Imagine that your condominium association calls in a general contractor to do some renovation work on one of the buildings in your development. Or one of the unit owners calls in a contractor of his own to do some work on his kitchen or bathroom.
More than nine times out of 10, there won't be any problems. But what happens if something should happen, and one of the contractor's employees trips, falls and injures himself? Or if one of those employees has some sort of accident—and instead of suing the contractor, sues the condo/co-op board or homeowner's association?
These hypothetical situations show why just having a licensed contractor isn't enough. Experts generally agree that at the very least, contractors should have general liability insurance. They also need workers' compensation insurance for their employees, appropriate auto insurance for any cars or trucks they have, and property coverage for their equipment. to avoid lawsuits and other unpleasant situations, both for themselves and for the communities they work for.
While all licensed contractors are required by law to carry those various types of coverage, associations must do their due diligence to make sure that all contractors hired to work on their property adhere to the law.
This requirement can also affect individual shareholders and unit owners. In many condos and co-ops, when residents have work done in their own apartments, they have to notify the association, because the co-op or condo's insurance company has set a minimum insurance coverage that owner/shareholders' contractors must have. According to Doreen Benevento, vice president of the commercial insurance firm of Parks and Associates of Woodbridge, "What happens if an individual is working for a contractor, and he gets hurt, and he decides to sue not his employer, but the building? When these claims happen, they're usually six-figure claims."
"If you're dealing with a condo, in the common areas, the board of trustees is ultimately responsible [for ensuring that contractor carry the proper insurance]. They may delegate that responsibility, of obtaining the contract and making sure the contractor follows up, to their manager or attorney. But ultimately, it's always the board," says Samuel J. McNulty, a partner in the law firm of Hueston McNulty Mueller & De Gonge in Florham Park, which represents about 70 associations.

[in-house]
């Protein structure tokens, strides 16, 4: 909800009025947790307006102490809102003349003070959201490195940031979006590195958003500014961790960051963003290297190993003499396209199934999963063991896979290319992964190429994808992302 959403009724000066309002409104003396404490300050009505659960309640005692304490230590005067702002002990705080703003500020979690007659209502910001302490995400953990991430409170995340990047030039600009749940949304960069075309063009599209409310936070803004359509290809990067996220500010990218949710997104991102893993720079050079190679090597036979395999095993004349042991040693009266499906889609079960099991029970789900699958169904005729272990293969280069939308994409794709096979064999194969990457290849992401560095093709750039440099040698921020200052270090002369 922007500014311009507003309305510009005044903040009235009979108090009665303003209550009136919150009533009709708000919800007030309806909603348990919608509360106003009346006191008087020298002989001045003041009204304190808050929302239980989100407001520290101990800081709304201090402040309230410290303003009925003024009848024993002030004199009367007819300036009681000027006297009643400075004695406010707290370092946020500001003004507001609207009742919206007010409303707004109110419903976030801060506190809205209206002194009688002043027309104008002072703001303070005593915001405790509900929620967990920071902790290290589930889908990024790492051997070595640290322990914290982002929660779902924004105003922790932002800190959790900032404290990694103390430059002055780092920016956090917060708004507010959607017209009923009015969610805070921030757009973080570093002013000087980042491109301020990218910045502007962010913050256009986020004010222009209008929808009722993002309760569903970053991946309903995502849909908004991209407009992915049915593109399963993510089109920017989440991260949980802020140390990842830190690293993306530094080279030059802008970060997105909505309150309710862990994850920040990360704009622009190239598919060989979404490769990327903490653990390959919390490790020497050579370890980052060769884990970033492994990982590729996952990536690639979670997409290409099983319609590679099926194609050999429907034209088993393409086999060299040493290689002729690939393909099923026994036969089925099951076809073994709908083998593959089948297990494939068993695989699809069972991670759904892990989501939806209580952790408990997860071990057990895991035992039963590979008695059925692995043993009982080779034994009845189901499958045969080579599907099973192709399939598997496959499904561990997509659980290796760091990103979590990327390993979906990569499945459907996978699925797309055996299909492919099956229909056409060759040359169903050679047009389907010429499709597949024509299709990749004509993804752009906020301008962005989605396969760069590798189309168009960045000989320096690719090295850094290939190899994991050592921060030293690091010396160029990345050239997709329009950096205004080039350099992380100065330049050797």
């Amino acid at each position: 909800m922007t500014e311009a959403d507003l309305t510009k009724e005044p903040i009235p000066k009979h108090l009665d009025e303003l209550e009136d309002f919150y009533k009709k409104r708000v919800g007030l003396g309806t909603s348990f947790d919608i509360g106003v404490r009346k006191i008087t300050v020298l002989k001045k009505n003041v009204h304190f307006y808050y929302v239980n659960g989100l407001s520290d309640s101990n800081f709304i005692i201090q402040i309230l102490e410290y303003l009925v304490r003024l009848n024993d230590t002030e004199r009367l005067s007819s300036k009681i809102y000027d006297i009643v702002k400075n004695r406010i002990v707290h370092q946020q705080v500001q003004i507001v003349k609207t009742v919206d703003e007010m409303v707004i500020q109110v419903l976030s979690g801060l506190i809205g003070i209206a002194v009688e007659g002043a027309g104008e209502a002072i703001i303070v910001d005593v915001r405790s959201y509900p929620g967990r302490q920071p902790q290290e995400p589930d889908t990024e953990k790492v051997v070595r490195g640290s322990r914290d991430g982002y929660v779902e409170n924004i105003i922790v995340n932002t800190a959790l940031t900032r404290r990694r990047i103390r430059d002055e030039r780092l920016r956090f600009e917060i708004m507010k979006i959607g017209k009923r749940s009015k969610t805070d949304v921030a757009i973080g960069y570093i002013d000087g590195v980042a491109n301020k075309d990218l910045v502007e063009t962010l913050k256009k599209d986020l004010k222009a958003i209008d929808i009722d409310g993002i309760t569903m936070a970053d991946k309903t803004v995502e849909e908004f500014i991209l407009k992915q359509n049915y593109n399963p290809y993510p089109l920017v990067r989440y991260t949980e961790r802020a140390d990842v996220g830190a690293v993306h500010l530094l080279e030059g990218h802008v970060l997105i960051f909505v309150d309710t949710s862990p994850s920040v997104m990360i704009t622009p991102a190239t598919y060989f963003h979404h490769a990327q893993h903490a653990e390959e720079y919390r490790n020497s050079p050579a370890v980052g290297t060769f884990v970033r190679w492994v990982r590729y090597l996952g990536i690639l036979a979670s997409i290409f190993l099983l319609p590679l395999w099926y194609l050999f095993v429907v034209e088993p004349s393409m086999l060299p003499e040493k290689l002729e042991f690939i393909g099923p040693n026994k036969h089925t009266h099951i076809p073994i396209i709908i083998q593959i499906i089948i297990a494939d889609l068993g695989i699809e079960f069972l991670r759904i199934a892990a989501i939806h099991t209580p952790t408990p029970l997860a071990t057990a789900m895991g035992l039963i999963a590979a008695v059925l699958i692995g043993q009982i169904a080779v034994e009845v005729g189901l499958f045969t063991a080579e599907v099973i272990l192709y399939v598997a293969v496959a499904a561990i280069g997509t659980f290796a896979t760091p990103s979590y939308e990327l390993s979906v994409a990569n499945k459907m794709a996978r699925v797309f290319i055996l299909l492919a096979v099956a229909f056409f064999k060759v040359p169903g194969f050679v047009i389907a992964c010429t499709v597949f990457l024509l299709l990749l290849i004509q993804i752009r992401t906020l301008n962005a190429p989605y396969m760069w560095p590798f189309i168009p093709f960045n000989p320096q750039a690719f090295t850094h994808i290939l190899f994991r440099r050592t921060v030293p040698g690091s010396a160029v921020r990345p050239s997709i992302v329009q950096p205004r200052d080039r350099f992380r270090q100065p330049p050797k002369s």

Benevento adds that building management should review the relevant documents with the co-op or condo's attorney because of the wide scope of information that could be put into a contract. "What we've done in the past," she says, "is sent out simple guidelines as to what kind of wording would help the building, and the insurance requirements that should be covered."
Changes in the Law
According to Genene Morris, a spokeswoman for the New Jersey Division of Consumer Affairs in Newark, "In New Jersey, under the current scheme, regulations [for home contractors] do not speak to the issue of insurance."
But, adds Morris, that is changing. A new law that will take effect in November 2004 requires home repair contractors to register with the agency and to carry a minimum of $500,000 in general liability insurance, she says. The process will be monitored by the Consumer Affairs, which is part of the state Attorney General's Office.
Although $500,000 will be the state-mandated minimum for coverage, many in the insurance business recommend a higher amount, to be on the safe side. "Any contractor should have general liability insurance of at least $1 million," says Graham Blundell, a partner in Boyarin Hourigan Blundell in Toms River, a general insurance firm that specializes in condo associations.